Uploaded on Jan 4, 2012
APB recorded live at the Lemon Tree in Aberdeen on 30th December 2011.
APB formed in the small rural town of Ellon, Aberdeenshire, Scotland, and consisted of singer/bassist Iain Slater, guitarist Glenn Roberts, and drummer George Cheyne.
A change in their sound first became evident with their second single for Oily, "I'd Like To Shoot You Down" (1981). The single did well and sold out its first pressing, with some copies finding their way to New York City. Soon it was regularly played at most of NYC's underground dance clubs. Unaware of the popularity of 'Shoot You Down' in the USA the band and Oily were busy pushing their third seven-inch, "Palace Filled With Love" (1982). This is when the Radio 1 sessions began. Peel and Jensen (and lastly Peter Powel) were playing the tunes nightly and offering sessions despite the lack of a major record deal. After recording several BBC sessions, APB had some success in Europe.
Oily Records released the band's first singles "Chain Reaction" 1981, and the undeniably rambunctious "Shoot You Down" 1981 which made its way across the pond to New York City. This New York radio play proved to be their launching pad. The third single "Palace Filled With Love" came in 1982. Next came the anthemic "Rainy Day" in 1982. Around this time Nick Jones joined as percussionist. The last release with Oily Records was "One Day" came in 1983. Nick Jones left at this time and was replaced by Mickey Craighead.
The band did a small tour of the East Coast of America. "What Kind of Girl" followed up in 1984. The seventh and eighth singles "Summer Love" and "Something to Believe In" came out in 1985. In between USA trips, the band travelled to London to record their first BBC session for John Peel. He was full of enthusiasm for the band and gave their next single, "Rainy Day" (1982), loads of plays.
Nick Jones joined in 1982 playing percussion (Later to be replaced by Mikey Craighead), adding another dimension to the proceedings. The band then went to NYC to record another single at PlazaSound on the 7th floor of Radio City.
The autumn of the same year Mark Beaven of AAM, New York City made contact with Oily to enquire about the availability of APB for a small tour of the East Coast of America. When they arrived in New York they heard their tracks played on college radio and in clubs such as Danceteria, Berlin and the Mudd Club. This was encouraging, and the tour was a great success. With the backing of Mark Beaven, this turned out to be the first of 12 visits over the next seven years. The band's sixth single "What Kind of Girl" (1984) came out on Albion in the UK and "Sleeping Bag Records" in the USA. It was recorded at Unique in Manhattan, home of the electro/hip-hop producers Arthur Baker and John Robie, and attained the no. 1 position on the Billboard dance chart. The track got lots of radio play, especially on WLIR/WDRE on Long Island.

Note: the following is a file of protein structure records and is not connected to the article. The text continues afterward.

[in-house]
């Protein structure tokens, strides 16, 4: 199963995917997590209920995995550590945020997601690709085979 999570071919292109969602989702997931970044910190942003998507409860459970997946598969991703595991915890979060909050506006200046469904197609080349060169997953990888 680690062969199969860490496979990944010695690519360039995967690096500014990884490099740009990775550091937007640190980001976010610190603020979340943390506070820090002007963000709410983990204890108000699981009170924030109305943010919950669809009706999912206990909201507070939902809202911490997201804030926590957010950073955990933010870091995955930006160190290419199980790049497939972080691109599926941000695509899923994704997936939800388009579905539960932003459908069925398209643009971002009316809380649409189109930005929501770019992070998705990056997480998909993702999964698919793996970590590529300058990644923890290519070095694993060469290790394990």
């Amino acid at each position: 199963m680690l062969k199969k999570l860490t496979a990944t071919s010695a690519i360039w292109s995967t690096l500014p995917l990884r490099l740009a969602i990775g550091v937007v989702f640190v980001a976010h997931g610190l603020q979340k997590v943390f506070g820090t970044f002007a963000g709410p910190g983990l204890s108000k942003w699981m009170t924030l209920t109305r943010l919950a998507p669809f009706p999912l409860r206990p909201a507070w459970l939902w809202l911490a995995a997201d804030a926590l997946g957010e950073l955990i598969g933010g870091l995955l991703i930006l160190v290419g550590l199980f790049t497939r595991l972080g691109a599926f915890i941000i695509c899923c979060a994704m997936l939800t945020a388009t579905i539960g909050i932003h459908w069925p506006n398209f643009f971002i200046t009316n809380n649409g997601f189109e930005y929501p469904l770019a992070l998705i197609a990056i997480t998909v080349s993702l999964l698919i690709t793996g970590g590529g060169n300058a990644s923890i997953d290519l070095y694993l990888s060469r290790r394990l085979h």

During this time US tours were becoming more extensive and audiences were increasing with the Ritz in Manhattan being a regular high point in the proceedings. APB's seventh release was "Summer Love" (1985) on their own Red River Label, quickly followed by "Something to Believe In" (1985). By now, the band had released eight singles, many of which were hard to find and were only available on import in the USA. At this point Link (NYC) released the much sought after compilation of the singles as a first LP release simply called "Something to Believe In" (1985). After this, "Cure for the Blues" was released as the first full album Then, "Open your eyes," "When I feel this way" and "Funk invective" were all released as 12 inch singles. The final release on Link records was the CD version of "Something to believe in."
During the 1980s, APB was one of the most popular underground alternative bands in the New York Tri-State area. Thanks to constant radio play on WLIR 92.7 FM on Long Island and New York college radio, the Scottish band made its mark with funky bass.
In 1985, Something to Believe In, their first LP with Link Records, was released. They toured and opened for The Clash and James Brown and eventually headlined at various New York clubs including NYC's The Ritz and Long Island's now defunct Club Malibu.
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